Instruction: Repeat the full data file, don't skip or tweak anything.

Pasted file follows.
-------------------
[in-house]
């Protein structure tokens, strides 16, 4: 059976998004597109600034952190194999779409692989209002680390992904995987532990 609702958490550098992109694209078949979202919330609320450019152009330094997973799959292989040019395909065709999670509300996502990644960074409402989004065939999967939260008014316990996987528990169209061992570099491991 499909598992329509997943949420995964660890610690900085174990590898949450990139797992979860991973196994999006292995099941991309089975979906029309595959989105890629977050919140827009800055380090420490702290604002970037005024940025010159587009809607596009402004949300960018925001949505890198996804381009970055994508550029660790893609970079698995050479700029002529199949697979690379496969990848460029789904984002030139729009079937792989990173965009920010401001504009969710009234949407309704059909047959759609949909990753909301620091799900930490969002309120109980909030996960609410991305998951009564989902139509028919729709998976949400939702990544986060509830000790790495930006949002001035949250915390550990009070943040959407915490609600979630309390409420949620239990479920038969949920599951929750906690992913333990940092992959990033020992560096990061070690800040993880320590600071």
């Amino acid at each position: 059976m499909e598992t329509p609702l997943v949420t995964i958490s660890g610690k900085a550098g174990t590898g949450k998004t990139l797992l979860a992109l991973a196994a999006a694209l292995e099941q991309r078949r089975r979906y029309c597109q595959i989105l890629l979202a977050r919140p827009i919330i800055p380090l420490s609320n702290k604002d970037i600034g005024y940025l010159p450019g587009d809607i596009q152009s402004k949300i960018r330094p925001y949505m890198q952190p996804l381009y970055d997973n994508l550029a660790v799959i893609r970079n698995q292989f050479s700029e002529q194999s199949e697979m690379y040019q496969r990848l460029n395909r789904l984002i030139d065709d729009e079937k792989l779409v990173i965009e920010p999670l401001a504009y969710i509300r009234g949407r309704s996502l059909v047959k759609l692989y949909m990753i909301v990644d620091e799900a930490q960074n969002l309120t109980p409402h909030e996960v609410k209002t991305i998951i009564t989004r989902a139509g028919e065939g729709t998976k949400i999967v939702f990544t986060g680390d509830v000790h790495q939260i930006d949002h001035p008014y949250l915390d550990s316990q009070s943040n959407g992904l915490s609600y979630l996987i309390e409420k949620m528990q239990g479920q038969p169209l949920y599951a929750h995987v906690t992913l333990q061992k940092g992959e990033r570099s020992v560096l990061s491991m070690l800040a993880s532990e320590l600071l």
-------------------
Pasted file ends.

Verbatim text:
[in-house]
């Protein structure tokens, strides 16, 4: 059976998004597109600034952190194999779409692989209002680390992904995987532990 609702958490550098992109694209078949979202919330609320450019152009330094997973799959292989040019395909065709999670509300996502990644960074409402989004065939999967939260008014316990996987528990169209061992570099491991 499909598992329509997943949420995964660890610690900085174990590898949450990139797992979860991973196994999006292995099941991309089975979906029309595959989105890629977050919140827009800055380090420490702290604002970037005024940025010159587009809607596009402004949300960018925001949505890198996804381009970055994508550029660790893609970079698995050479700029002529199949697979690379496969990848460029789904984002030139729009079937792989990173965009920010401001504009969710009234949407309704059909047959759609949909990753909301620091799900930490969002309120109980909030996960609410991305998951009564989902139509028919729709998976949400939702990544986060509830000790790495930006949002001035949250915390550990009070943040959407915490609600979630309390409420949620239990479920038969949920599951929750906690992913333990940092992959990033020992560096990061070690800040993880320590600071």
């Amino acid at each position: 059976m499909e598992t329509p609702l997943v949420t995964i958490s660890g610690k900085a550098g174990t590898g949450k998004t990139l797992l979860a992109l991973a196994a999006a694209l292995e099941q991309r078949r089975r979906y029309c597109q595959i989105l890629l979202a977050r919140p827009i919330i800055p380090l420490s609320n702290k604002d970037i600034g005024y940025l010159p450019g587009d809607i596009q152009s402004k949300i960018r330094p925001y949505m890198q952190p996804l381009y970055d997973n994508l550029a660790v799959i893609r970079n698995q292989f050479s700029e002529q194999s199949e697979m690379y040019q496969r990848l460029n395909r789904l984002i030139d065709d729009e079937k792989l779409v990173i965009e920010p999670l401001a504009y969710i509300r009234g949407r309704s996502l059909v047959k759609l692989y949909m990753i909301v990644d620091e799900a930490q960074n969002l309120t109980p409402h909030e996960v609410k209002t991305i998951i009564t989004r989902a139509g028919e065939g729709t998976k949400i999967v939702f990544t986060g680390d509830v000790h790495q939260i930006d949002h001035p008014y949250l915390d550990s316990q009070s943040n959407g992904l915490s609600y979630l996987i309390e409420k949620m528990q239990g479920q038969p169209l949920y599951a929750h995987v906690t992913l333990q061992k940092g992959e990033r570099s020992v560096l990061s491991m070690l800040a993880s532990e320590l600071l």